Skip to Main Content

Architecture & Heritage: Salve's Seven Estates

A guide to the architecture and history of Salve Regina's most notable buildings.

William Watt Sherman's estate

The William Watts Sherman House, designed by H.H. Richardson in 1874, is considered to be a 19th-century American architectural landmark, and is listed on the National Register of Historic Places.  The Watts Sherman House was one of the first true Shavian Queen Anne buildings in America, those elements evident in its steep central gable, a top-heavy appearance, wide-carved eaves, overhangs and massive chimneys. Stanford White, then a young architect, played a role in designing interior and exterior surfaces.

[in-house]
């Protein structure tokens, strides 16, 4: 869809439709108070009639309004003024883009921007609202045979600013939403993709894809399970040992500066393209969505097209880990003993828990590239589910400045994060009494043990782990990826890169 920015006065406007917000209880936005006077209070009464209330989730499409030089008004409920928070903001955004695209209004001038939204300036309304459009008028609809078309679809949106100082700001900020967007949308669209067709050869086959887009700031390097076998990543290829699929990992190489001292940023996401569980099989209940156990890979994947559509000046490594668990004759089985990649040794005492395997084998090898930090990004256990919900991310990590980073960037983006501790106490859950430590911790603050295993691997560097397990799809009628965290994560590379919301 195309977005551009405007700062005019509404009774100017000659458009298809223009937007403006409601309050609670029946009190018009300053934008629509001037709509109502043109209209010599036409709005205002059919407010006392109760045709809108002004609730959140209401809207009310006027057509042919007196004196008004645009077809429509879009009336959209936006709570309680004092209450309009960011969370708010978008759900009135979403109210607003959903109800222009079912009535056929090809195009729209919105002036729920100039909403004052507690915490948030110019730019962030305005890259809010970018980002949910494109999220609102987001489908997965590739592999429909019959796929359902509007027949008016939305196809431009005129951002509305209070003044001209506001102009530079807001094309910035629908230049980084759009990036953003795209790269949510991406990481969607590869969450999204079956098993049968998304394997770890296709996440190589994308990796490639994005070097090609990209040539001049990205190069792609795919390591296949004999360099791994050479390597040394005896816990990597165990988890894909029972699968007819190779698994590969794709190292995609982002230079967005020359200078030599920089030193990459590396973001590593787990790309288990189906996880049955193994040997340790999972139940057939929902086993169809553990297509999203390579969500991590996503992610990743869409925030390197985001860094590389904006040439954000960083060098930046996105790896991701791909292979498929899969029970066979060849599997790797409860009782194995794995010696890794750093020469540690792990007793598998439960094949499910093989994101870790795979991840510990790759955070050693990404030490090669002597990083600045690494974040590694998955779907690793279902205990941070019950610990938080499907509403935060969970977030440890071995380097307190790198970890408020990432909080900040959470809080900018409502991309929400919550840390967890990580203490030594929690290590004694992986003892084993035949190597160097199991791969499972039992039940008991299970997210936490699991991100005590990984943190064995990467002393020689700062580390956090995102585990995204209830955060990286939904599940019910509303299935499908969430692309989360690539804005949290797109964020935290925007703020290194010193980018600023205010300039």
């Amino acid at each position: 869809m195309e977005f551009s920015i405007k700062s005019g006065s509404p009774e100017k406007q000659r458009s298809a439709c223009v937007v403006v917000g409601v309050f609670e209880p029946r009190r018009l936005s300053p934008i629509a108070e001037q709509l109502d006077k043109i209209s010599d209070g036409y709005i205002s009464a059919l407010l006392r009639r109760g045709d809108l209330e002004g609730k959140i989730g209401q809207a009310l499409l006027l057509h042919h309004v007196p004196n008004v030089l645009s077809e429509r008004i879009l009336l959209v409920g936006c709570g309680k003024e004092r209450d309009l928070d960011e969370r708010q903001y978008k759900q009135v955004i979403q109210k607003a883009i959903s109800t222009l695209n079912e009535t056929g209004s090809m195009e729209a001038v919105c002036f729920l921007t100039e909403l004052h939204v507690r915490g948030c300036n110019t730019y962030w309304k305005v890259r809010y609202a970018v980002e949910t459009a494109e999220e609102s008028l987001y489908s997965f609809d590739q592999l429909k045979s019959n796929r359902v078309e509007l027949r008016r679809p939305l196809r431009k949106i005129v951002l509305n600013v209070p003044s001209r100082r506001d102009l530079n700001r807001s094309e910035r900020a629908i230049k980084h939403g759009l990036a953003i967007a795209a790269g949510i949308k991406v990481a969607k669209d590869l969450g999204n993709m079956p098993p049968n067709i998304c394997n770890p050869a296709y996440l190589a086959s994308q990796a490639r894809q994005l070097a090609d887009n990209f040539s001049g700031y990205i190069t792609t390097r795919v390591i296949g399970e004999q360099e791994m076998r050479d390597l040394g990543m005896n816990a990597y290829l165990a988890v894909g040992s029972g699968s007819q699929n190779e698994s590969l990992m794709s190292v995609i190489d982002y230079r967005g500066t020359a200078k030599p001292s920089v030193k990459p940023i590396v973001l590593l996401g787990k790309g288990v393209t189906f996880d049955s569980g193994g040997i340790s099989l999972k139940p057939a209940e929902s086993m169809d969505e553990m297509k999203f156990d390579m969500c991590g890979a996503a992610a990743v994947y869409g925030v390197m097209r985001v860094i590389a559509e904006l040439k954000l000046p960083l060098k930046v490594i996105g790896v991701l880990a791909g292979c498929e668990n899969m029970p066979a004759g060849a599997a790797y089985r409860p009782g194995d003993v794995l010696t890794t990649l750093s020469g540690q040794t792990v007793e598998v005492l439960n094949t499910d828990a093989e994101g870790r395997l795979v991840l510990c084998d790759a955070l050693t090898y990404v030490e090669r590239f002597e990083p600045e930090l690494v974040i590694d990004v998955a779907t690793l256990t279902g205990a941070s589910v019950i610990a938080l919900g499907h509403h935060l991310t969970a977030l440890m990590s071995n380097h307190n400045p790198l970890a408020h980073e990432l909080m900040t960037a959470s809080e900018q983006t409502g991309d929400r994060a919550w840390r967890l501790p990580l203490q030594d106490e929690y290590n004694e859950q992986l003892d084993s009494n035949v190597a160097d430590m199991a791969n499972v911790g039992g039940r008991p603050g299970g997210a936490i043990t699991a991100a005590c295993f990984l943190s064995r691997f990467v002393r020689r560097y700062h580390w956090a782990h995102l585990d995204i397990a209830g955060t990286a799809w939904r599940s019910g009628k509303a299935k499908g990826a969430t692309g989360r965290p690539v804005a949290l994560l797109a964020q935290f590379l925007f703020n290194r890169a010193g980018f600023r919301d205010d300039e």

The house was built for New York financier William Watts Sherman and his first wife Annie Wetmore. Salve Regina University purchased the property in 1982.

The President's house served as the carriage house and stables for the William Watt Sherman's estate. Designed by architect Henry Hobson Richardson, this Queen Anne-style structure combines English, German and American Colonial influences, and features a rose garden that was moved to the property from the Fairholme estate.

Archival photos for the following properties: 

Sources: "A Walking Tour of Salve Regina University: From Gilded Age estates to inspired education" (Salve Regina University)  and "Newport through its architecture" by James L. Yarnall. 

William Watts Sherman House

William Watts Sherman House.

The William Watts Sherman house is on the National Register of Historic Places. 


Additional resources

Decorative features

Decorative black-and-gold fanlight above a doorway in the William Watts Sherman house. (Photo by Kindra Clineff)